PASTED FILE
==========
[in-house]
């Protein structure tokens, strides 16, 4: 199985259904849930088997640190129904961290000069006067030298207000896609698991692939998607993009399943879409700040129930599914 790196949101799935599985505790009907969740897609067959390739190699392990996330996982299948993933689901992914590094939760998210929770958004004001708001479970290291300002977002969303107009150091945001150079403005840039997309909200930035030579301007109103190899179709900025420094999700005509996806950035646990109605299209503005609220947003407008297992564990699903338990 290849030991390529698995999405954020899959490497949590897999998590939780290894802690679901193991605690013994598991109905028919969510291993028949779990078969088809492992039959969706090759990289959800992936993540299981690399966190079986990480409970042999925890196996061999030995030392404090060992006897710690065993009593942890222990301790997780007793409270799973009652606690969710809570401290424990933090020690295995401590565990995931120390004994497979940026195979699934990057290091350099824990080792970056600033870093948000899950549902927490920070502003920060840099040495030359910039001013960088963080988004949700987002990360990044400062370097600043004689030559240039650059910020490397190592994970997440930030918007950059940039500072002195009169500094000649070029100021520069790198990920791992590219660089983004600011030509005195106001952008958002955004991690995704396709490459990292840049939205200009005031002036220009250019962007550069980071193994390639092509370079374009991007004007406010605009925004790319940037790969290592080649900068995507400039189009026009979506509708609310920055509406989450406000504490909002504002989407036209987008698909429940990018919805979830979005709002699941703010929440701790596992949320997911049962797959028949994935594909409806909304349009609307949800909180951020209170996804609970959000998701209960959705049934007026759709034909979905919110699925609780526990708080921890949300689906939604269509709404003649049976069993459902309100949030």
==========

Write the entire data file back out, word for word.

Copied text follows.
[in-house]
């Protein structure tokens, strides 16, 4: 199985259904849930088997640190129904961290000069006067030298207000896609698991692939998607993009399943879409700040129930599914 790196949101799935599985505790009907969740897609067959390739190699392990996330996982299948993933689901992914590094939760998210929770958004004001708001479970290291300002977002969303107009150091945001150079403005840039997309909200930035030579301007109103190899179709900025420094999700005509996806950035646990109605299209503005609220947003407008297992564990699903338990 290849030991390529698995999405954020899959490497949590897999998590939780290894802690679901193991605690013994598991109905028919969510291993028949779990078969088809492992039959969706090759990289959800992936993540299981690399966190079986990480409970042999925890196996061999030995030392404090060992006897710690065993009593942890222990301790997780007793409270799973009652606690969710809570401290424990933090020690295995401590565990995931120390004994497979940026195979699934990057290091350099824990080792970056600033870093948000899950549902927490920070502003920060840099040495030359910039001013960088963080988004949700987002990360990044400062370097600043004689030559240039650059910020490397190592994970997440930030918007950059940039500072002195009169500094000649070029100021520069790198990920791992590219660089983004600011030509005195106001952008958002955004991690995704396709490459990292840049939205200009005031002036220009250019962007550069980071193994390639092509370079374009991007004007406010605009925004790319940037790969290592080649900068995507400039189009026009979506509708609310920055509406989450406000504490909002504002989407036209987008698909429940990018919805979830979005709002699941703010929440701790596992949320997911049962797959028949994935594909409806909304349009609307949800909180951020209170996804609970959000998701209960959705049934007026759709034909979905919110699925609780526990708080921890949300689906939604269509709404003649049976069993459902309100949030």